I'll take a single-family home and $20 cash back, please
If 2009 could be summed up by initials, they would be “REO.” Real Estate Owned properties, or foreclosures, are all the rage this season, and for good reason. Banks are awash in foreclosed homes at present and have effectively set the market. Eager to rid themselves of bloated inventories, the various institutions have well-earned reputations for bargain basement pricing. By the time a bank takes a property back from an owner in default via a Trustee’s Sale, I find they are often ready to deal. If the short sale process can feel like a rudderless vessel as your offer drifts from file to file in the bank’s loss mitigation department, there is actually a captain at the helm by the time the bank ultimately rejects the offer(s) and opts to foreclose instead. Now an asset manager is responsible for offloading the acquired property. Just the titles alone speak volumes as to the motivational forces at play:
loss mitigation VS asset management
More often than not, a property that is taken back by the bank will reemerge as an REO property at an even lower price than the listed price of the failed short sale attempt. Does it make sense? Not really, but that’s what often happens. And the price is no longer a moving target. With the bank now the principal, they set the list price and will negotiate more like a typical seller (albeit at a slightly slower and more aloof pace). Expect to wait up to a week for a response and the possibility of fighting off multiple offers due to the low pricing, but it sure beats waiting months for an all too often unreasonable response.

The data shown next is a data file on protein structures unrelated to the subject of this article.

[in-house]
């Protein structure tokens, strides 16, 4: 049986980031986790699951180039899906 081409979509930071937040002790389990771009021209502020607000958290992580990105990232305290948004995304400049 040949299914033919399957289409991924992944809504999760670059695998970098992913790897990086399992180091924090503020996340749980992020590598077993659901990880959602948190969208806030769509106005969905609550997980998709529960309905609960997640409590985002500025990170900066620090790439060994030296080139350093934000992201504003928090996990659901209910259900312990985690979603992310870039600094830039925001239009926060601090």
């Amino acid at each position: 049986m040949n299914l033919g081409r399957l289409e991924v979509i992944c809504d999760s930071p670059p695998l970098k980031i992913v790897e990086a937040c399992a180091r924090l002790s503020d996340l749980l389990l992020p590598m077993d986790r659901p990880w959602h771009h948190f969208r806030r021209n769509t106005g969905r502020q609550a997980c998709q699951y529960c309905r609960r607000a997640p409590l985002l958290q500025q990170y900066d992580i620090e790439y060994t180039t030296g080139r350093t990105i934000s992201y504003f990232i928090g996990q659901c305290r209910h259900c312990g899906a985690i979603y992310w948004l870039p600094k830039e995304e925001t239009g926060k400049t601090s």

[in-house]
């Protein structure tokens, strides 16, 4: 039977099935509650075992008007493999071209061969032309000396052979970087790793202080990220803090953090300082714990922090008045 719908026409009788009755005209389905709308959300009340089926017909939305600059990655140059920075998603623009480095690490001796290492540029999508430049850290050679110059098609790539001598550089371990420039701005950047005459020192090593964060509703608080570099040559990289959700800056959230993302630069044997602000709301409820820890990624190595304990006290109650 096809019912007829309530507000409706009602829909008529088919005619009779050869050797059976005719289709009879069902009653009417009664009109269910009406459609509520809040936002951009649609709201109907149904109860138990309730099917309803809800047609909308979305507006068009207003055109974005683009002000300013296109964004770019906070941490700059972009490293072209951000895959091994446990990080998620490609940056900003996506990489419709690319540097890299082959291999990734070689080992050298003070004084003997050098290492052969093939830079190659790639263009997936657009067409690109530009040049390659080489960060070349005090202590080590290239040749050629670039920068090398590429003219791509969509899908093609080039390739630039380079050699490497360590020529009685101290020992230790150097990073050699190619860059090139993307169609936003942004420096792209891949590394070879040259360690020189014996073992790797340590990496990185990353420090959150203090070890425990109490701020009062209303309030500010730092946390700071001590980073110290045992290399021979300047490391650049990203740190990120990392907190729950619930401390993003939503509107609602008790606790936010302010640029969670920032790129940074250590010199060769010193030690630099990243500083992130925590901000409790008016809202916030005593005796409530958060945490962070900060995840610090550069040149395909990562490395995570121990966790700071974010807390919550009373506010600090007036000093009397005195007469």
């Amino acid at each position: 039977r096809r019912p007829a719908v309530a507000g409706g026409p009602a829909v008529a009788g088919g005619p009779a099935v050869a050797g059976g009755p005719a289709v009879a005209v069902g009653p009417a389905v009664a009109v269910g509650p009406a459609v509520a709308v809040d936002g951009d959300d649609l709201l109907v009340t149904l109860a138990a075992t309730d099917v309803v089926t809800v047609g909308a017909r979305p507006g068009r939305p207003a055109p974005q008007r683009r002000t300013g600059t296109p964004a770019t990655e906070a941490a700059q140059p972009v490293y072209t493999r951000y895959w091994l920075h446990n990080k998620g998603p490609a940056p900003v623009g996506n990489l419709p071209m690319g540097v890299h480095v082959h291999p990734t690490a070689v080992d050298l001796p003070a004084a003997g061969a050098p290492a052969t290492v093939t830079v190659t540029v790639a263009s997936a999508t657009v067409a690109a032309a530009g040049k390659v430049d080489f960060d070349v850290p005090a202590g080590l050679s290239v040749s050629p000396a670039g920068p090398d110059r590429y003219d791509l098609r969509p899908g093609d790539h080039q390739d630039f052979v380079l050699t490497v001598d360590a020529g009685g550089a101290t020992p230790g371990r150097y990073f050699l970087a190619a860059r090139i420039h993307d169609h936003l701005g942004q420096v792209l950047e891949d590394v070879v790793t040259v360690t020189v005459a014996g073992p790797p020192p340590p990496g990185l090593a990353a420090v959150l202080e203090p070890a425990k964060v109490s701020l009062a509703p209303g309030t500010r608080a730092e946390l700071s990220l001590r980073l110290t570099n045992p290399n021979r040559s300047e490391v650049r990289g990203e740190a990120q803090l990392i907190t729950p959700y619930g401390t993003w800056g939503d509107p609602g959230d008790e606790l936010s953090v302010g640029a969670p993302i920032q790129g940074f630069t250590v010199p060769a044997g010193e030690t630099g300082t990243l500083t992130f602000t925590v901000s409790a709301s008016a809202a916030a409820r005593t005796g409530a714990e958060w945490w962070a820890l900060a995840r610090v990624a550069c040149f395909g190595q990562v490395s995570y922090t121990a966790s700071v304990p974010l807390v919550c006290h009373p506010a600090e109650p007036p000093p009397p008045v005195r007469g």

The negatives of dealing in bank-owned property are primarily rooted in lack of disclosure about the home and the penchant for selling property “as is.” You can be sure that something will be missing from the home. Either vandals have cannibalized the A/C for copper or the former owner yanked all of the appliances and the hall bath towel rack out of the home on the way out, but rest assured, some component of the house is FUBAR. Complete with heavy handed addenda that favors the seller, the trade off for the great price on a bank property is an often uncared for home with no disclosed history of damage/repair and no one to repair the defects you find during the course of your due diligence period.